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UN: Government of Iraq’s Joint Coordination and Monitoring Centre launches two commmunity resources in Mosul

 “These Community Resource Centres will help to address this issue and provide information, referral, and a priority set of centralized services.


UN 03 Aug 2018, 08:57 PM Iraq
  • The ceremony brought together representatives from the Government of Iraq, international humanitarian agencies, and the local community. (Image Credit:Twitter)

In the year since Mosul was liberated from Daesh in July 2017, around 870,000 people have returned to the city, according to IOM’s Displacement Tracking Matrix (DTM).

As part of the effort to support displaced persons returning home and other vulnerable populations in Daesh occupation-affected areas in Iraq, IOM, the UN Migration Agency, and the Government of Iraq’s Joint Coordination and Monitoring Centre (JCMC) launched two Community Resource Centres in Mosul, which suffered widespread destruction at the hands of Daesh and during the military operations to liberate the area.

Through the partnership, IOM and JCMC established the third center in Fallujah, Anbar Governorate.

In many neighborhoods of West Mosul, homes and shops have been reduced to rubble. Even those citizens with the resources to rehabilitate their property are unable to do so due to fears it has been booby-trapped by Daesh or is contaminated with explosive remnants of war.

 The official ceremony to inaugurate the centers took place on Wednesday, 25 July, in west Mosul. The two centers are located in Al-Jadeda, a severely affected neighborhood in West Mosul, and in Tahrir, a neighborhood of east Mosul where returnees live alongside internally displaced persons from other parts of Ninewa.

The ceremony brought together representatives from the Government of Iraq, international humanitarian agencies, and the local community.

 “While the Government of Iraq, the UN and NGOs continue to scale up their support to Mosul, we know that returnee family often struggle to find out what services are available, or how these services can be accessed,” said Siobhan Simojoki, the Head of IOM Iraq’s Mosul Office.

 The centers will be open to all people in need – whether returnees, host communities or internally displaced,” added Simojoki.

 “The road to recovery in Iraq is long and challenging,” said Marwan Hadi Ahmed, assistant director of the JCMC representational office in Ninewa.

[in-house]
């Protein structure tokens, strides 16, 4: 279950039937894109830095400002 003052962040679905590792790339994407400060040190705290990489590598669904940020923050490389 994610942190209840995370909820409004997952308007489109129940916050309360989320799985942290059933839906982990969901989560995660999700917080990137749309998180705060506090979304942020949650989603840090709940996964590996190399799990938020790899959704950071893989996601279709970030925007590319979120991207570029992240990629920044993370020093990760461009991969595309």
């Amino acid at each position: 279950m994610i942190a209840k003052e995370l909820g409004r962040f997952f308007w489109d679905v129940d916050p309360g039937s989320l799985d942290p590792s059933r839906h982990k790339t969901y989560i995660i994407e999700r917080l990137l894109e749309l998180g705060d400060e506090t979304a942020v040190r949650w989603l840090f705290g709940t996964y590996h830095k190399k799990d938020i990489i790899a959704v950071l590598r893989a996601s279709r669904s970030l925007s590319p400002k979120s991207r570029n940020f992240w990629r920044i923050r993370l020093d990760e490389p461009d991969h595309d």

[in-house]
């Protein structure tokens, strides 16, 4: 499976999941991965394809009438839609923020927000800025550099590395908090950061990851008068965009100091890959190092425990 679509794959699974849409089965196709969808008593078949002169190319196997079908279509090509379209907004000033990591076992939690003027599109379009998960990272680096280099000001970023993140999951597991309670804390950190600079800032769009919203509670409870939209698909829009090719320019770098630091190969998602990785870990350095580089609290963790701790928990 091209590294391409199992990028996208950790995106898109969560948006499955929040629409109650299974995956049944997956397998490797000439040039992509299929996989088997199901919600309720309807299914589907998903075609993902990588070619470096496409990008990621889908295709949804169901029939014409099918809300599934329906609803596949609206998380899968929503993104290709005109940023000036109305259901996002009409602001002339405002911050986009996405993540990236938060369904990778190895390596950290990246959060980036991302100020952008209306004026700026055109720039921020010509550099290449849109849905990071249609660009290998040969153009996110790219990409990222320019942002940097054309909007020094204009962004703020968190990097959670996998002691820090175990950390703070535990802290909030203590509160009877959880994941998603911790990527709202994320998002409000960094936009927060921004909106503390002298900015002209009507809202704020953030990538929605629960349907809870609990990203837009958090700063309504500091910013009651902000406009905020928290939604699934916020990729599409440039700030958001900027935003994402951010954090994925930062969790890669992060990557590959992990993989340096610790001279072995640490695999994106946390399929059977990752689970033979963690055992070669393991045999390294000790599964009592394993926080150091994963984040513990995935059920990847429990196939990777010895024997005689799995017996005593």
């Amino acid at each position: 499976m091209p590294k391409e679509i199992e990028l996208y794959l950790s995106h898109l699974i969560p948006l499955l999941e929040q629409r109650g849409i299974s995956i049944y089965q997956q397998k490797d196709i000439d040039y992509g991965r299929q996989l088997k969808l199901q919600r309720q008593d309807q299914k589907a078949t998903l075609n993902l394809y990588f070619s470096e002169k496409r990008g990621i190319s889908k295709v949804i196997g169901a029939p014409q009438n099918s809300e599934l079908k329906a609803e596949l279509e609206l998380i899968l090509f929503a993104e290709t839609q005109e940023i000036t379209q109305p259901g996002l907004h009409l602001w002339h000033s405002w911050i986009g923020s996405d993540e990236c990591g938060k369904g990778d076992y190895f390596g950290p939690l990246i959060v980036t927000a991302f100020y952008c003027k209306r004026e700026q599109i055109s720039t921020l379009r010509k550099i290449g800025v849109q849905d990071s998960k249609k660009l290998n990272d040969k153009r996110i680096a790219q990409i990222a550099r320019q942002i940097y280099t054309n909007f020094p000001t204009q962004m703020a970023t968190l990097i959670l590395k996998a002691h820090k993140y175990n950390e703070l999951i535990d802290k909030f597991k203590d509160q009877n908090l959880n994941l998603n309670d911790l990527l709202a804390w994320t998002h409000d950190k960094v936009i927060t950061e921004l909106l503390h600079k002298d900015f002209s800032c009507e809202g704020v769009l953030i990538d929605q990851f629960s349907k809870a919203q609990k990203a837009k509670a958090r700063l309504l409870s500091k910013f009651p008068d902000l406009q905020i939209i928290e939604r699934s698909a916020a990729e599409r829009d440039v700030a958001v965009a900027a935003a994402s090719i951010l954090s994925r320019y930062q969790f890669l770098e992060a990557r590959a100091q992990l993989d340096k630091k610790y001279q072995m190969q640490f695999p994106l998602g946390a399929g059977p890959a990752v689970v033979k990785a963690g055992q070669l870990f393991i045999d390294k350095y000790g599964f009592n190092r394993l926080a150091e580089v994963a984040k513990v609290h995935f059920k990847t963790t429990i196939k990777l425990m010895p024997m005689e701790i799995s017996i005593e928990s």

“The community-based services that Community Resource Centres are providing will support communities to recover from the consequences of Daesh,” he added.

 In addition to the two centers in Mosul, IOM and JCMC have opened another in Fallujah, Anbar Governorate. Fallujah was also on a major fault line in the battle against Daesh and suffered widespread destruction and displacement.

Since June 2016, when the city was liberated from Daesh, more than 500,000 people have returned.

 Over the coming months, a network of partners will collaborate with the JCMC to establish Community Resource Centres in other areas with a high number of returns.

These partners are the ACTED, Danish Refugee Council (DRC), Norwegian Refugee Council (NRC), Terre des Hommes (TDH) Lausanne and the United Nations High Commissioner for Refugees (UNHCR).

 Since Mosul was liberated in July 2017, IOM has implemented 18 community service projects in the city’s most affected neighborhoods, rehabilitating essential services and infrastructure such as water networks, garbage collection, factories, schools, and parks.

IOM is also rehabilitating two youth centers in Mosul, supporting families to repair damaged homes, and providing essential medical supplies and health services through two mobile clinics and a specialized ophthalmology unit at Wadi Hajar General Hospital.

 “IOM is the first to acknowledge that current support falls short of needs and that families who have suffered for years in exile or under Daesh occupation need more,” said Gerard Waite, IOM Iraq Chief of Mission.

“Despite the significant efforts of the government of Iraq and the generosity of donors, however, Mosul’s recovery remains underfunded, and more needs to be done to close the gap.”


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